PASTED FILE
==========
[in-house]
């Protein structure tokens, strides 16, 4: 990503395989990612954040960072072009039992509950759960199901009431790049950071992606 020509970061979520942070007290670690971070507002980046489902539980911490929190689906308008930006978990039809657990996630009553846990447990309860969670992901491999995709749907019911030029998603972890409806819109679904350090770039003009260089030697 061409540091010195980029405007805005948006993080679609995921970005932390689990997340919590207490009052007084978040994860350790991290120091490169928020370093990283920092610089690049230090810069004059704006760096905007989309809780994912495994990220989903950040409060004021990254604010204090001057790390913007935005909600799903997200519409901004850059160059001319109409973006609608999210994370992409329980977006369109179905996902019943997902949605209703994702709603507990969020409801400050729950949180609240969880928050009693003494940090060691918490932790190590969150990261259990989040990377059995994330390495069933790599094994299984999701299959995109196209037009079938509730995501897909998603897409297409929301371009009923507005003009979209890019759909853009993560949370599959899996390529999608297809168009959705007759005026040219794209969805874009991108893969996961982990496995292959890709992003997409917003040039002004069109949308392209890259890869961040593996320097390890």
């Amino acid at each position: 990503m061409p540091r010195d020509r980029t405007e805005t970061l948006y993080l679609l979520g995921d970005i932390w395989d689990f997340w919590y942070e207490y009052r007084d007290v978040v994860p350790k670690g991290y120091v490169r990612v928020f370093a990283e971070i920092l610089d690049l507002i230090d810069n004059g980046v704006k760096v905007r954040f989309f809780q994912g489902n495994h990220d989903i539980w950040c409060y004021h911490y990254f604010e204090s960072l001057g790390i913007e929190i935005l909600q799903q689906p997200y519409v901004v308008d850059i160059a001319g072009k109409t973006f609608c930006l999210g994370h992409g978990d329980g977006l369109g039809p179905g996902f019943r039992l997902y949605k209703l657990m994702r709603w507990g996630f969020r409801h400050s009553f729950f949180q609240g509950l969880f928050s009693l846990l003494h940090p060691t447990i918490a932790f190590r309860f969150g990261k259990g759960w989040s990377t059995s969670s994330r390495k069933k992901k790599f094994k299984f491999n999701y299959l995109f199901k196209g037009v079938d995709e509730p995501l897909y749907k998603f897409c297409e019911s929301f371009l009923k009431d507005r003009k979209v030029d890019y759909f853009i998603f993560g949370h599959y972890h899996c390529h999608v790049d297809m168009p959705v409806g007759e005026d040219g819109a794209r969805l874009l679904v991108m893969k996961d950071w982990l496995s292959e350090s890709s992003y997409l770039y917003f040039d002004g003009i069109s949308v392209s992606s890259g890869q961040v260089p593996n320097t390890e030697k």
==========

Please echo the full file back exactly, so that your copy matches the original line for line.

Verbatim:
[in-house]
């Protein structure tokens, strides 16, 4: 990503395989990612954040960072072009039992509950759960199901009431790049950071992606 020509970061979520942070007290670690971070507002980046489902539980911490929190689906308008930006978990039809657990996630009553846990447990309860969670992901491999995709749907019911030029998603972890409806819109679904350090770039003009260089030697 061409540091010195980029405007805005948006993080679609995921970005932390689990997340919590207490009052007084978040994860350790991290120091490169928020370093990283920092610089690049230090810069004059704006760096905007989309809780994912495994990220989903950040409060004021990254604010204090001057790390913007935005909600799903997200519409901004850059160059001319109409973006609608999210994370992409329980977006369109179905996902019943997902949605209703994702709603507990969020409801400050729950949180609240969880928050009693003494940090060691918490932790190590969150990261259990989040990377059995994330390495069933790599094994299984999701299959995109196209037009079938509730995501897909998603897409297409929301371009009923507005003009979209890019759909853009993560949370599959899996390529999608297809168009959705007759005026040219794209969805874009991108893969996961982990496995292959890709992003997409917003040039002004069109949308392209890259890869961040593996320097390890």
């Amino acid at each position: 990503m061409p540091r010195d020509r980029t405007e805005t970061l948006y993080l679609l979520g995921d970005i932390w395989d689990f997340w919590y942070e207490y009052r007084d007290v978040v994860p350790k670690g991290y120091v490169r990612v928020f370093a990283e971070i920092l610089d690049l507002i230090d810069n004059g980046v704006k760096v905007r954040f989309f809780q994912g489902n495994h990220d989903i539980w950040c409060y004021h911490y990254f604010e204090s960072l001057g790390i913007e929190i935005l909600q799903q689906p997200y519409v901004v308008d850059i160059a001319g072009k109409t973006f609608c930006l999210g994370h992409g978990d329980g977006l369109g039809p179905g996902f019943r039992l997902y949605k209703l657990m994702r709603w507990g996630f969020r409801h400050s009553f729950f949180q609240g509950l969880f928050s009693l846990l003494h940090p060691t447990i918490a932790f190590r309860f969150g990261k259990g759960w989040s990377t059995s969670s994330r390495k069933k992901k790599f094994k299984f491999n999701y299959l995109f199901k196209g037009v079938d995709e509730p995501l897909y749907k998603f897409c297409e019911s929301f371009l009923k009431d507005r003009k979209v030029d890019y759909f853009i998603f993560g949370h599959y972890h899996c390529h999608v790049d297809m168009p959705v409806g007759e005026d040219g819109a794209r969805l874009l679904v991108m893969k996961d950071w982990l496995s292959e350090s890709s992003y997409l770039y917003f040039d002004g003009i069109s949308v392209s992606s890259g890869q961040v260089p593996n320097t390890e030697k």